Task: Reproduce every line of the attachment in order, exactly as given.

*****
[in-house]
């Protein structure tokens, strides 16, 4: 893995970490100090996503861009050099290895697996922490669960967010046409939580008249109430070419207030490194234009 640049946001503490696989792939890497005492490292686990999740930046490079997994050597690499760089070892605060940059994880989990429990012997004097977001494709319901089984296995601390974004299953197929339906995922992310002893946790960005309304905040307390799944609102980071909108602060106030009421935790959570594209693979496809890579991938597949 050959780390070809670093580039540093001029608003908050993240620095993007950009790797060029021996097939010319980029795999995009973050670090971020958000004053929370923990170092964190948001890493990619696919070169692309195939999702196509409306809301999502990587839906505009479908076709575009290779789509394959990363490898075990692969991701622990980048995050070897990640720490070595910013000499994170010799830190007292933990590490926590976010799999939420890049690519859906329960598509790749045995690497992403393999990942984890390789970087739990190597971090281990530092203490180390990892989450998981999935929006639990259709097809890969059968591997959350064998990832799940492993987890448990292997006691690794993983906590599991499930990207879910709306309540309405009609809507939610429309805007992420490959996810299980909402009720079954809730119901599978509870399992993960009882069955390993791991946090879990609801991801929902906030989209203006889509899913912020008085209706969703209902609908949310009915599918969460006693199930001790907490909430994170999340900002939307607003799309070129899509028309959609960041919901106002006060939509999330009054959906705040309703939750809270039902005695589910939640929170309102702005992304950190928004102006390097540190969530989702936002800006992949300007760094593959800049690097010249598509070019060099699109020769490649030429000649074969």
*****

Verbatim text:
[in-house]
């Protein structure tokens, strides 16, 4: 893995970490100090996503861009050099290895697996922490669960967010046409939580008249109430070419207030490194234009 640049946001503490696989792939890497005492490292686990999740930046490079997994050597690499760089070892605060940059994880989990429990012997004097977001494709319901089984296995601390974004299953197929339906995922992310002893946790960005309304905040307390799944609102980071909108602060106030009421935790959570594209693979496809890579991938597949 050959780390070809670093580039540093001029608003908050993240620095993007950009790797060029021996097939010319980029795999995009973050670090971020958000004053929370923990170092964190948001890493990619696919070169692309195939999702196509409306809301999502990587839906505009479908076709575009290779789509394959990363490898075990692969991701622990980048995050070897990640720490070595910013000499994170010799830190007292933990590490926590976010799999939420890049690519859906329960598509790749045995690497992403393999990942984890390789970087739990190597971090281990530092203490180390990892989450998981999935929006639990259709097809890969059968591997959350064998990832799940492993987890448990292997006691690794993983906590599991499930990207879910709306309540309405009609809507939610429309805007992420490959996810299980909402009720079954809730119901599978509870399992993960009882069955390993791991946090879990609801991801929902906030989209203006889509899913912020008085209706969703209902609908949310009915599918969460006693199930001790907490909430994170999340900002939307607003799309070129899509028309959609960041919901106002006060939509999330009054959906705040309703939750809270039902005695589910939640929170309102702005992304950190928004102006390097540190969530989702936002800006992949300007760094593959800049690097010249598509070019060099699109020769490649030429000649074969």